The WTC at 20

John Hill
9. de setembre 2021
All photographs by John Hill/World-Architects

Saturday, September 11, marks the 20th anniversary of the terrorist attacks on the World Trade Center in New York City. Much rebuilding has taken place on the 16-acre site in these two decades. Here we present a visual tour of the current state of the WTC in Lower Manhattan.

It's been five years — and the 15th anniversary of 9/11 — since we last took a comprehensive look at the transformation of "Ground Zero" into a memorial, transportation hub, office district, shopping mall, and cultural destination. Work is still being done on some of the pieces of the competition-winning masterplan courtesy of Daniel Libeskind, while some buildings are still in the planning stages. Visiting the site on a beautiful, partly cloudy morning a few days before the 20th anniversary, a lot of activity was taking place, especially construction and setting up for the commemorative events on Saturday. The photos below give a sense of what has been completed and what is underway.

First, some bearings courtesy of this map (south is up, FYI) on a fence bordering the future home of 5 WTC, a mixed-use tower designed by KPF; the site adjacent to Liberty Park is currently filled with Port Authority police trailers.
The eastern end of Liberty Park is occupied by St. Nicholas Greek Orthodox Church and National Shrine, designed by Santiago Calatrava as a replacement for the church destroyed on a nearby site on 9/11. Calatrava's design was unveiled in 2013 but delays beset its construction, which resumed last year amid the pandemic.
Many of the thin marble slabs that will cover St. Nicholas and allow it to glow in the evening hours are already installed.
The elevated Liberty Park, which opened in June 2015, was designed by Joe Brown, a design advisor to AECOM, with planters, trees, seating, and a direct connection to a bridge leading to Battery Park City. It is also the setting for Fritz Koenig's The Sphere, which sat on the plaza of the original WTC and was moved here in 2017 after spending fifteen years in Battery Park.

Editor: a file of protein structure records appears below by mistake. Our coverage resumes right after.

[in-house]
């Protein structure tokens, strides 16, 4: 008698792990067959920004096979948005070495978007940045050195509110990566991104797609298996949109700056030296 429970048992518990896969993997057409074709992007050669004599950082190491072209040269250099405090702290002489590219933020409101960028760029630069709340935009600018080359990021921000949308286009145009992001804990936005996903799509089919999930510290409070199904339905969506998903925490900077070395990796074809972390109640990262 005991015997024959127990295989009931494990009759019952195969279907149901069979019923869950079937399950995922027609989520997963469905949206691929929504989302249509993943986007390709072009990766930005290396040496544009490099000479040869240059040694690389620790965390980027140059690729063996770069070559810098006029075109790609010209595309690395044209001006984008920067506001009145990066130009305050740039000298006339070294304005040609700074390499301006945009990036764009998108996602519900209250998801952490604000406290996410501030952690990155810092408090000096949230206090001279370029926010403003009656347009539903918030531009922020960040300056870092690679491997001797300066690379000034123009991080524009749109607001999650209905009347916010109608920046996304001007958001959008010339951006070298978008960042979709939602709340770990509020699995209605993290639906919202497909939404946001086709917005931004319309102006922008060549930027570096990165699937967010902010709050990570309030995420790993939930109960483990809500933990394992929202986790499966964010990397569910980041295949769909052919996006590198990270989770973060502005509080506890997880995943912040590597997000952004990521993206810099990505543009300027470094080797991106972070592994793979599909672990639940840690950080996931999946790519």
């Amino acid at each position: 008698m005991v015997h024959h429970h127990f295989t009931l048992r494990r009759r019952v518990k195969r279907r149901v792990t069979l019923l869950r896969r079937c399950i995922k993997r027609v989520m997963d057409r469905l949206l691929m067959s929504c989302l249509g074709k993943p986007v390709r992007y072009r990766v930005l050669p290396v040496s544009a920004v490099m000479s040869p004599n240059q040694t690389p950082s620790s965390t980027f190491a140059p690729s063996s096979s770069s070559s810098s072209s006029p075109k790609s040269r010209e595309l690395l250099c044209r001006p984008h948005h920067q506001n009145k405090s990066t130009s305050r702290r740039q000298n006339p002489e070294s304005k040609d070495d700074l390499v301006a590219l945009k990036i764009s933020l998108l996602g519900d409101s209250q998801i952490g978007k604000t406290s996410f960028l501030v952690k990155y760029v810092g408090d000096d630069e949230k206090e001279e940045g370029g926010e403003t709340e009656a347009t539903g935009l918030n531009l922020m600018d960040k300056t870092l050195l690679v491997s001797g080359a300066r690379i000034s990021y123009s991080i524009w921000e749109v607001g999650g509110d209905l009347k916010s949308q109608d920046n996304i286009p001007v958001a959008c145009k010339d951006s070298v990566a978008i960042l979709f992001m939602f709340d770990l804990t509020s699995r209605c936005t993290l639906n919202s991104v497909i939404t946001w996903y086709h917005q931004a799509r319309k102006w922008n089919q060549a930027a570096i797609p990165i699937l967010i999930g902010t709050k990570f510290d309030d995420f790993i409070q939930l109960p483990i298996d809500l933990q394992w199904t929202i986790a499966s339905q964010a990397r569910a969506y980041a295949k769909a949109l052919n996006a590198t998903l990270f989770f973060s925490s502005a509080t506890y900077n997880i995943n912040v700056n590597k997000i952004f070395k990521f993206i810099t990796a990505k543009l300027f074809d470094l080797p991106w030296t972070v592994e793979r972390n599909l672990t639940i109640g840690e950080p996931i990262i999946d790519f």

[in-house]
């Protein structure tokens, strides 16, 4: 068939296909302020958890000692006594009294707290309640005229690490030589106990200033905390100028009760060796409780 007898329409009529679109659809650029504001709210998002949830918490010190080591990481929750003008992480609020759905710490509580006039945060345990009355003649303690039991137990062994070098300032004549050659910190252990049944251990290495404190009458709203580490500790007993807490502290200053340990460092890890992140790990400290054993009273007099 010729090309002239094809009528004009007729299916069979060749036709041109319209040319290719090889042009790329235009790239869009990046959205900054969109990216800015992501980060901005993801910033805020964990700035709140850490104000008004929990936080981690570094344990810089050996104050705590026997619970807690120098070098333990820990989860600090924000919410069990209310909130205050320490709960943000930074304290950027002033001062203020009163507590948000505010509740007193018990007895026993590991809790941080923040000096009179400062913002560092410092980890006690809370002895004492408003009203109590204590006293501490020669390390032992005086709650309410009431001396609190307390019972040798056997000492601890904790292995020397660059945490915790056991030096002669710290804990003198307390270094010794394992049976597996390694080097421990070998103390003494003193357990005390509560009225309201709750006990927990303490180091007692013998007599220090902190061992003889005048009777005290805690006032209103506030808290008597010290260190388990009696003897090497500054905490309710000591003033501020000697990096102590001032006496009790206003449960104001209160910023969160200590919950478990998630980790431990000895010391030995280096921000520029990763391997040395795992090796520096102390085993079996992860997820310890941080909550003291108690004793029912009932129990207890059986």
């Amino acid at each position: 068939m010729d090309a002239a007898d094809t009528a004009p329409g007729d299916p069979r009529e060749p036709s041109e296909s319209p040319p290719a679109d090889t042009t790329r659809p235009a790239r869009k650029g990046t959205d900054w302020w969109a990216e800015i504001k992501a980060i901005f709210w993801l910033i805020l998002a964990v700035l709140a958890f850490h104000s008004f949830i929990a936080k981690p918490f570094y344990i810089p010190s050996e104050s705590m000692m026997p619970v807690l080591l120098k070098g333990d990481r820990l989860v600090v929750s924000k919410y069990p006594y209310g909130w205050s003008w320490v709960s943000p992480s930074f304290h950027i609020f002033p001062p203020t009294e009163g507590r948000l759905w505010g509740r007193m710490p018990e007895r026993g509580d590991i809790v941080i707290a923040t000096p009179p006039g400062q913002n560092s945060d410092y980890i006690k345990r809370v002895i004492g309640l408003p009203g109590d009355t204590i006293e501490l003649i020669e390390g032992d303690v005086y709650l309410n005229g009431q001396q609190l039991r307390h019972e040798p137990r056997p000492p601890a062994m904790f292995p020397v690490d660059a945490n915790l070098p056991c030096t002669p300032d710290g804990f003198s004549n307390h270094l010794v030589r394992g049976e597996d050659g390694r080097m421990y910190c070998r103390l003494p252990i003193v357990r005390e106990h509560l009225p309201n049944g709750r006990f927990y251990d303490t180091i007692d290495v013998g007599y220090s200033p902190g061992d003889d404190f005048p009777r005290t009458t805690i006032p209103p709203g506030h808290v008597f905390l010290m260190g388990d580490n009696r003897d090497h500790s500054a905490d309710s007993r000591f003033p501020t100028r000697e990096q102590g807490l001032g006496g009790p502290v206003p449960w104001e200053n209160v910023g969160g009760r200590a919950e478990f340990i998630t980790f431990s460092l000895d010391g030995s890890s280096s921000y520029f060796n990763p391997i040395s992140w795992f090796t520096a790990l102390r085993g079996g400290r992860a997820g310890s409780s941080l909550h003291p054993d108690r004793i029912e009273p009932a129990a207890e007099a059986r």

Liberty Park provides a panoramic view of the WTC, as in the photo at top, and closer looks at a couple of its towers: 4 World Trade Center, at right, designed by Fumihiko Maki and completed in November 2013; and 3 World Trade Center, to its left, designed by Rogers Stirk Harbour + Partners and completed in June 2018.
Another view of 3 WTC and 4 WTC, seen from the 9/11 Memorial, shows the tops of the 80-story and 72-story towers, respectively.
Descending the steps at the west end of Liberty Park delivers people to the 9/11 Memorial Glade, which occupies the southwest corner of the 9/11 Memorial. Designed by Michael Arad and Peter Walker, who also designed the larger memorial, the Memorial Glade was dedicated on May 30, 2019.
The 9/11 Memorial Glade honors the "responders and survivors, workers and residents" who were exposed to toxins and other hazards during recovery efforts at the WTC site, resulting in chronic illness and death. The design features six monoliths that "erupt from the ground" and are held in place with steel recovered from the original WTC.
The 9/11 Memorial, designed by Michael Arad in a competition that drew 5,200 entrants, opened on September 11, 2011, while the 9/11 Memorial Museum, designed by Snøhetta and Davis Brody Bond, opened to the public on May 21, 2014.
The 104-story One World Trade Center (the tallest of the four planned towers), designed by Skidmore, Owings & Merrill officially opened in November 2014.
What about 2 World Trade Center? Foundation work started per a design by Foster + Partners, but then Foster was ditched in favor of BIG – Bjarke Ingels Group, then Foster came back, or is Ingels back? ... It's hard to know what is going on with the planned 82-story 2 WTC, but on the 20th anniversary of 9/11 the site is a canvas for street art. Beyond is SOM's 7 World Trade Center (2006) and REX's PAC under construction.
REX is the Brooklyn firm of Joshua Prince-Ramus and PAC stands for the Ronald O. Perelman Performing Arts Center. Though relatively short, the PAC occupies a prominent site between 1 WTC and 2 WTC overlooking the northeast corner of the 9/11 Memorial.
REX's design for the PAC was unveiled in September 2016 as a glowing box wrapped in translucent, veined marble laminated within insulated glass. A topping off ceremony took place on December 11, 2020, and the building is expected to open to the public in 2023.
Last but not least is the World Trade Center Transportation Hub designed by Santiago Calatrava, alternatively called the World Trade Center Oculus and Westfield World Trade Center. The $4 billion transit hub and underground mall opened (quietly) to the public in March 2016.
Inside, the Oculus is adorned with large American flags that are hung below the ends of the long skylight that will open to the elements on the morning of September 11, 2021, one of many commemorative acts taking place at the WTC that day.

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